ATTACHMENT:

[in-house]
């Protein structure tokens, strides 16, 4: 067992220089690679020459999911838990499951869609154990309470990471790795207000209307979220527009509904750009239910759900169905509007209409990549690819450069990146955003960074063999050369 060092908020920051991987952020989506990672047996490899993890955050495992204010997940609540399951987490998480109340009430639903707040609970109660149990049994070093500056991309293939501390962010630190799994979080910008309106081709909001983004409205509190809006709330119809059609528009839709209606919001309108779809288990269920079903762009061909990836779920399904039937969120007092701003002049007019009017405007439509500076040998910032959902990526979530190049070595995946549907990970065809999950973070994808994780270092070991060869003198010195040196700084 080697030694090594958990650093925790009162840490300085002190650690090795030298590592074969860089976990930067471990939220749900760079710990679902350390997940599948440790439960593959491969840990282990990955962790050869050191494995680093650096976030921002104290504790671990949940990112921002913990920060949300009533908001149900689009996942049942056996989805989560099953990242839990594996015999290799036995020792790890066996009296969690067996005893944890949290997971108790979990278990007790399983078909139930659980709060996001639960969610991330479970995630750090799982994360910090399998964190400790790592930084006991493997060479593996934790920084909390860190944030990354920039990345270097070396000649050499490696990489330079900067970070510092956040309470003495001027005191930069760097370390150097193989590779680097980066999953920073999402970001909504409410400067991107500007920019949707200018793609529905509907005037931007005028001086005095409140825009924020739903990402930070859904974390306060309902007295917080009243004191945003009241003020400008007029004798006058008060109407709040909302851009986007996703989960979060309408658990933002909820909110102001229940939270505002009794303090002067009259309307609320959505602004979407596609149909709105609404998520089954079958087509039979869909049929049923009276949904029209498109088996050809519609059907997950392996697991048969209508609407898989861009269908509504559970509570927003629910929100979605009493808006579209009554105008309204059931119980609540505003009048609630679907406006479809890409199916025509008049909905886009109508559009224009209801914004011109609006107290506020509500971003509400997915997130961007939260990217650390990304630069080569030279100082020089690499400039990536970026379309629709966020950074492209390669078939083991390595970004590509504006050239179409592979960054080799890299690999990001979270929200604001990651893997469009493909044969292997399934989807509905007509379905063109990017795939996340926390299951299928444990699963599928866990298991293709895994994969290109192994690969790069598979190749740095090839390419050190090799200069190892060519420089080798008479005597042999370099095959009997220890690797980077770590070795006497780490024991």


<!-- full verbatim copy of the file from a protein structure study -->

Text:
[in-house]
């Protein structure tokens, strides 16, 4: 067992220089690679020459999911838990499951869609154990309470990471790795207000209307979220527009509904750009239910759900169905509007209409990549690819450069990146955003960074063999050369 060092908020920051991987952020989506990672047996490899993890955050495992204010997940609540399951987490998480109340009430639903707040609970109660149990049994070093500056991309293939501390962010630190799994979080910008309106081709909001983004409205509190809006709330119809059609528009839709209606919001309108779809288990269920079903762009061909990836779920399904039937969120007092701003002049007019009017405007439509500076040998910032959902990526979530190049070595995946549907990970065809999950973070994808994780270092070991060869003198010195040196700084 080697030694090594958990650093925790009162840490300085002190650690090795030298590592074969860089976990930067471990939220749900760079710990679902350390997940599948440790439960593959491969840990282990990955962790050869050191494995680093650096976030921002104290504790671990949940990112921002913990920060949300009533908001149900689009996942049942056996989805989560099953990242839990594996015999290799036995020792790890066996009296969690067996005893944890949290997971108790979990278990007790399983078909139930659980709060996001639960969610991330479970995630750090799982994360910090399998964190400790790592930084006991493997060479593996934790920084909390860190944030990354920039990345270097070396000649050499490696990489330079900067970070510092956040309470003495001027005191930069760097370390150097193989590779680097980066999953920073999402970001909504409410400067991107500007920019949707200018793609529905509907005037931007005028001086005095409140825009924020739903990402930070859904974390306060309902007295917080009243004191945003009241003020400008007029004798006058008060109407709040909302851009986007996703989960979060309408658990933002909820909110102001229940939270505002009794303090002067009259309307609320959505602004979407596609149909709105609404998520089954079958087509039979869909049929049923009276949904029209498109088996050809519609059907997950392996697991048969209508609407898989861009269908509504559970509570927003629910929100979605009493808006579209009554105008309204059931119980609540505003009048609630679907406006479809890409199916025509008049909905886009109508559009224009209801914004011109609006107290506020509500971003509400997915997130961007939260990217650390990304630069080569030279100082020089690499400039990536970026379309629709966020950074492209390669078939083991390595970004590509504006050239179409592979960054080799890299690999990001979270929200604001990651893997469009493909044969292997399934989807509905007509379905063109990017795939996340926390299951299928444990699963599928866990298991293709895994994969290109192994690969790069598979190749740095090839390419050190090799200069190892060519420089080798008479005597042999370099095959009997220890690797980077770590070795006497780490024991």